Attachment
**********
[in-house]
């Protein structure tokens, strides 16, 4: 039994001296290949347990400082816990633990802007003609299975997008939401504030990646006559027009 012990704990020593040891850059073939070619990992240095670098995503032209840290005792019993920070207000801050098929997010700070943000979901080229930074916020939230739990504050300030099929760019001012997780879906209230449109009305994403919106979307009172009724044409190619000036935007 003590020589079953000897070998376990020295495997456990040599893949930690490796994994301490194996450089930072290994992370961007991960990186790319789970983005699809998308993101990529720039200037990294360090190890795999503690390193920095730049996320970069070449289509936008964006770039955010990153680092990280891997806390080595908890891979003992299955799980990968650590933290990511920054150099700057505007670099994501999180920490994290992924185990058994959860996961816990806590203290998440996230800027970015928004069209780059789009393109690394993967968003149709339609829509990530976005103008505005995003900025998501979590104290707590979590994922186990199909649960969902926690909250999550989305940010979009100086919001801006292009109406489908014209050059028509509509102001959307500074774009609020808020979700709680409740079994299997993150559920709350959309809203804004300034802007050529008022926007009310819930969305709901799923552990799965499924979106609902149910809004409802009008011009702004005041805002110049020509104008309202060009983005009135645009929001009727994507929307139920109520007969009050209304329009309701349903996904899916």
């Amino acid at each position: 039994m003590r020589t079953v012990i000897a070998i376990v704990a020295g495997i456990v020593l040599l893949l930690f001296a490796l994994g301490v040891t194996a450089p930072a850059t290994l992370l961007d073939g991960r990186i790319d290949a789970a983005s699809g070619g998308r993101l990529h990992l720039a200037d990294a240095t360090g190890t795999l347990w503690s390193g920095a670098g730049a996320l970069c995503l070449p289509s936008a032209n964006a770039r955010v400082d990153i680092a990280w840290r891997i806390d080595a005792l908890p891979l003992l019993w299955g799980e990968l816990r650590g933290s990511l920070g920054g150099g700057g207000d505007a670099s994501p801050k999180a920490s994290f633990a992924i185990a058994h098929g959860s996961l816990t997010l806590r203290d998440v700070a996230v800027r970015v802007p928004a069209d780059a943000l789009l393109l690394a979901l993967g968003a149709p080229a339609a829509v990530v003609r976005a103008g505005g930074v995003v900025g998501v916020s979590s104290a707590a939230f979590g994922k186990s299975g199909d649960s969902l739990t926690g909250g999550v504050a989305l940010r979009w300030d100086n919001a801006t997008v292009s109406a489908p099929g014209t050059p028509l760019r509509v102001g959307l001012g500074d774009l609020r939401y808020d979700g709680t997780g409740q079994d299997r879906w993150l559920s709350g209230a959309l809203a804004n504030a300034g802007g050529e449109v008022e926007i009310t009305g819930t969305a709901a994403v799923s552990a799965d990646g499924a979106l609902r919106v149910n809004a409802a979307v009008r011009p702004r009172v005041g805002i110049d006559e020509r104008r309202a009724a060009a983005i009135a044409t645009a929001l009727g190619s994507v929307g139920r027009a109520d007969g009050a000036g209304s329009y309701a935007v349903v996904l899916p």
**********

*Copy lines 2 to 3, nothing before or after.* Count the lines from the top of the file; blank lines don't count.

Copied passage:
């Protein structure tokens, strides 16, 4: 039994001296290949347990400082816990633990802007003609299975997008939401504030990646006559027009 012990704990020593040891850059073939070619990992240095670098995503032209840290005792019993920070207000801050098929997010700070943000979901080229930074916020939230739990504050300030099929760019001012997780879906209230449109009305994403919106979307009172009724044409190619000036935007 003590020589079953000897070998376990020295495997456990040599893949930690490796994994301490194996450089930072290994992370961007991960990186790319789970983005699809998308993101990529720039200037990294360090190890795999503690390193920095730049996320970069070449289509936008964006770039955010990153680092990280891997806390080595908890891979003992299955799980990968650590933290990511920054150099700057505007670099994501999180920490994290992924185990058994959860996961816990806590203290998440996230800027970015928004069209780059789009393109690394993967968003149709339609829509990530976005103008505005995003900025998501979590104290707590979590994922186990199909649960969902926690909250999550989305940010979009100086919001801006292009109406489908014209050059028509509509102001959307500074774009609020808020979700709680409740079994299997993150559920709350959309809203804004300034802007050529008022926007009310819930969305709901799923552990799965499924979106609902149910809004409802009008011009702004005041805002110049020509104008309202060009983005009135645009929001009727994507929307139920109520007969009050209304329009309701349903996904899916």
């Amino acid at each position: 039994m003590r020589t079953v012990i000897a070998i376990v704990a020295g495997i456990v020593l040599l893949l930690f001296a490796l994994g301490v040891t194996a450089p930072a850059t290994l992370l961007d073939g991960r990186i790319d290949a789970a983005s699809g070619g998308r993101l990529h990992l720039a200037d990294a240095t360090g190890t795999l347990w503690s390193g920095a670098g730049a996320l970069c995503l070449p289509s936008a032209n964006a770039r955010v400082d990153i680092a990280w840290r891997i806390d080595a005792l908890p891979l003992l019993w299955g799980e990968l816990r650590g933290s990511l920070g920054g150099g700057g207000d505007a670099s994501p801050k999180a920490s994290f633990a992924i185990a058994h098929g959860s996961l816990t997010l806590r203290d998440v700070a996230v800027r970015v802007p928004a069209d780059a943000l789009l393109l690394a979901l993967g968003a149709p080229a339609a829509v990530v003609r976005a103008g505005g930074v995003v900025g998501v916020s979590s104290a707590a939230f979590g994922k186990s299975g199909d649960s969902l739990t926690g909250g999550v504050a989305l940010r979009w300030d100086n919001a801006t997008v292009s109406a489908p099929g014209t050059p028509l760019r509509v102001g959307l001012g500074d774009l609020r939401y808020d979700g709680t997780g409740q079994d299997r879906w993150l559920s709350g209230a959309l809203a804004n504030a300034g802007g050529e449109v008022e926007i009310t009305g819930t969305a709901a994403v799923s552990a799965d990646g499924a979106l609902r919106v149910n809004a409802a979307v009008r011009p702004r009172v005041g805002i110049d006559e020509r104008r309202a009724a060009a983005i009135a044409t645009a929001l009727g190619s994507v929307g139920r027009a109520d007969g009050a000036g209304s329009y309701a935007v349903v996904l899916p």